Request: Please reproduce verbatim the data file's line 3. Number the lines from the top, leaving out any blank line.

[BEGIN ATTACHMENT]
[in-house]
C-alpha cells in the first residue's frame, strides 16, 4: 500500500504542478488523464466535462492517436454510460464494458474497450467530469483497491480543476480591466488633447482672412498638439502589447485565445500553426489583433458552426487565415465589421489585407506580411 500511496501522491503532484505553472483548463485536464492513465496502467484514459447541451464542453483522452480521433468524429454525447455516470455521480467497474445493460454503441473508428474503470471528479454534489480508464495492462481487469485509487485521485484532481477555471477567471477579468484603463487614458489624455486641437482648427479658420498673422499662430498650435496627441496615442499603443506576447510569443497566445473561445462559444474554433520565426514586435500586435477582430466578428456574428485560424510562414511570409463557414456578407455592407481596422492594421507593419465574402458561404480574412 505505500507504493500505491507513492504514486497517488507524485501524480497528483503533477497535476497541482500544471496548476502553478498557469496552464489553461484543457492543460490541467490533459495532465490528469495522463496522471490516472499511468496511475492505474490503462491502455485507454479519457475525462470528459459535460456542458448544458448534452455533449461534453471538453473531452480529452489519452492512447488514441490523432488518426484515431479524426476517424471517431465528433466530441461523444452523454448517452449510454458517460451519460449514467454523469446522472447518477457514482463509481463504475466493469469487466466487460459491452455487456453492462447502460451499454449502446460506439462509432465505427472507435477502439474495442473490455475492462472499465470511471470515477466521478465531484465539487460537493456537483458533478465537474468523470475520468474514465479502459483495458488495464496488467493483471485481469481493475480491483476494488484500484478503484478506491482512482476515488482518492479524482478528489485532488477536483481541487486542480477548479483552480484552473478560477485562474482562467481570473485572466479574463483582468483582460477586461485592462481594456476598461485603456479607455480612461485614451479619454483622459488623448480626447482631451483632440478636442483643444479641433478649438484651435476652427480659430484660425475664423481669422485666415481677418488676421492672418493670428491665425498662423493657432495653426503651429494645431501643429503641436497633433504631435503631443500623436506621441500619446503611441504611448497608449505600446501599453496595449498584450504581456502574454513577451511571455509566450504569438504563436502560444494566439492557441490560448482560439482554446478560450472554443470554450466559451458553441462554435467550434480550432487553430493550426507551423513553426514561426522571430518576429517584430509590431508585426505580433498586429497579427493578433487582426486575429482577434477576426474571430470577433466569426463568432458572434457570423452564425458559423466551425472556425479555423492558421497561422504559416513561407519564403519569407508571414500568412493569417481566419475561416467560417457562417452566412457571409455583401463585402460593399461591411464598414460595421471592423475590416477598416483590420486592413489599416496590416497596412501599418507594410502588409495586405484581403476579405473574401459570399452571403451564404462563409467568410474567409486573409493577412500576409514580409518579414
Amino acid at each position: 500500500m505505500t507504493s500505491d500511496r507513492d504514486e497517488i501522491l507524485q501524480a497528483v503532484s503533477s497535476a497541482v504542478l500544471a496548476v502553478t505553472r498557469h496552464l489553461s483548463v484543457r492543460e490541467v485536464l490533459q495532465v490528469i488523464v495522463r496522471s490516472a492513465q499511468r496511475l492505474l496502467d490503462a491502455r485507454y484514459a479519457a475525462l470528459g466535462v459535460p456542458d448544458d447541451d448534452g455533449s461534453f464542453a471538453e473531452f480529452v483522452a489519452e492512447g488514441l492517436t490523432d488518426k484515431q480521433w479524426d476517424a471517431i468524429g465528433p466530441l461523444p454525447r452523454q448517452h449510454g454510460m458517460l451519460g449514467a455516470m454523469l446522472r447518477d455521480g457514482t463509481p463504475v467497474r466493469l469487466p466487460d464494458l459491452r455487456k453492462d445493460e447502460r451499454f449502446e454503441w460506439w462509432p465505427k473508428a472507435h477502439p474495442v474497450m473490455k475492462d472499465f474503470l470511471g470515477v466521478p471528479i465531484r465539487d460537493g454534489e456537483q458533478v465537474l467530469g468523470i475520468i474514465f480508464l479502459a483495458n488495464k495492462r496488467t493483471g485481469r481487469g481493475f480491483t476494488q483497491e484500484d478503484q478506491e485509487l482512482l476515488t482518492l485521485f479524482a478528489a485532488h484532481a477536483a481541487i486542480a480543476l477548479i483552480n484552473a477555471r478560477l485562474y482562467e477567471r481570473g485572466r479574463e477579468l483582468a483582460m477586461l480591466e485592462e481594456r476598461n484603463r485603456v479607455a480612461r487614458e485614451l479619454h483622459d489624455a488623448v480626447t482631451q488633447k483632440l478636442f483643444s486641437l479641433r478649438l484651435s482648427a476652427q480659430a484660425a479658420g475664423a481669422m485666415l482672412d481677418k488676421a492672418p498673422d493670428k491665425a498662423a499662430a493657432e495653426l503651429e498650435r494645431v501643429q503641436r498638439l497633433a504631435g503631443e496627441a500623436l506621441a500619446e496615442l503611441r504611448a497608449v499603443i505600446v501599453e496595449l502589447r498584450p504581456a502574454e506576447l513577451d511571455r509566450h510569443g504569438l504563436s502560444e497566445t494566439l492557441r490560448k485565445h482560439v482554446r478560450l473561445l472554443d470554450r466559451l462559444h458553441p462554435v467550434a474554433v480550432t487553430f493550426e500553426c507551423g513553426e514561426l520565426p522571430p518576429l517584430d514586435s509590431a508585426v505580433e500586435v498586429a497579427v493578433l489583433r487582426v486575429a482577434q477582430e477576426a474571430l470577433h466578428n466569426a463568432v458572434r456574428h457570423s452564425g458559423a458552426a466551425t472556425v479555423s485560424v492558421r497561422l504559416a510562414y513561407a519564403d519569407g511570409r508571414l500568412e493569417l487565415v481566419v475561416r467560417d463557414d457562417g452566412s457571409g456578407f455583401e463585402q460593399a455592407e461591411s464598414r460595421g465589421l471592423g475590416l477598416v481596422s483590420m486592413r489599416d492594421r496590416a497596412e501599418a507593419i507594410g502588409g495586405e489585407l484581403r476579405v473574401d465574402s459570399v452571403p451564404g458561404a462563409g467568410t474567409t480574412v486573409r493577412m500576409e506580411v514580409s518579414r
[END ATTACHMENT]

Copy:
Amino acid at each position: 500500500m505505500t507504493s500505491d500511496r507513492d504514486e497517488i501522491l507524485q501524480a497528483v503532484s503533477s497535476a497541482v504542478l500544471a496548476v502553478t505553472r498557469h496552464l489553461s483548463v484543457r492543460e490541467v485536464l490533459q495532465v490528469i488523464v495522463r496522471s490516472a492513465q499511468r496511475l492505474l496502467d490503462a491502455r485507454y484514459a479519457a475525462l470528459g466535462v459535460p456542458d448544458d447541451d448534452g455533449s461534453f464542453a471538453e473531452f480529452v483522452a489519452e492512447g488514441l492517436t490523432d488518426k484515431q480521433w479524426d476517424a471517431i468524429g465528433p466530441l461523444p454525447r452523454q448517452h449510454g454510460m458517460l451519460g449514467a455516470m454523469l446522472r447518477d455521480g457514482t463509481p463504475v467497474r466493469l469487466p466487460d464494458l459491452r455487456k453492462d445493460e447502460r451499454f449502446e454503441w460506439w462509432p465505427k473508428a472507435h477502439p474495442v474497450m473490455k475492462d472499465f474503470l470511471g470515477v466521478p471528479i465531484r465539487d460537493g454534489e456537483q458533478v465537474l467530469g468523470i475520468i474514465f480508464l479502459a483495458n488495464k495492462r496488467t493483471g485481469r481487469g481493475f480491483t476494488q483497491e484500484d478503484q478506491e485509487l482512482l476515488t482518492l485521485f479524482a478528489a485532488h484532481a477536483a481541487i486542480a480543476l477548479i483552480n484552473a477555471r478560477l485562474y482562467e477567471r481570473g485572466r479574463e477579468l483582468a483582460m477586461l480591466e485592462e481594456r476598461n484603463r485603456v479607455a480612461r487614458e485614451l479619454h483622459d489624455a488623448v480626447t482631451q488633447k483632440l478636442f483643444s486641437l479641433r478649438l484651435s482648427a476652427q480659430a484660425a479658420g475664423a481669422m485666415l482672412d481677418k488676421a492672418p498673422d493670428k491665425a498662423a499662430a493657432e495653426l503651429e498650435r494645431v501643429q503641436r498638439l497633433a504631435g503631443e496627441a500623436l506621441a500619446e496615442l503611441r504611448a497608449v499603443i505600446v501599453e496595449l502589447r498584450p504581456a502574454e506576447l513577451d511571455r509566450h510569443g504569438l504563436s502560444e497566445t494566439l492557441r490560448k485565445h482560439v482554446r478560450l473561445l472554443d470554450r466559451l462559444h458553441p462554435v467550434a474554433v480550432t487553430f493550426e500553426c507551423g513553426e514561426l520565426p522571430p518576429l517584430d514586435s509590431a508585426v505580433e500586435v498586429a497579427v493578433l489583433r487582426v486575429a482577434q477582430e477576426a474571430l470577433h466578428n466569426a463568432v458572434r456574428h457570423s452564425g458559423a458552426a466551425t472556425v479555423s485560424v492558421r497561422l504559416a510562414y513561407a519564403d519569407g511570409r508571414l500568412e493569417l487565415v481566419v475561416r467560417d463557414d457562417g452566412s457571409g456578407f455583401e463585402q460593399a455592407e461591411s464598414r460595421g465589421l471592423g475590416l477598416v481596422s483590420m486592413r489599416d492594421r496590416a497596412e501599418a507593419i507594410g502588409g495586405e489585407l484581403r476579405v473574401d465574402s459570399v452571403p451564404g458561404a462563409g467568410t474567409t480574412v486573409r493577412m500576409e506580411v514580409s518579414r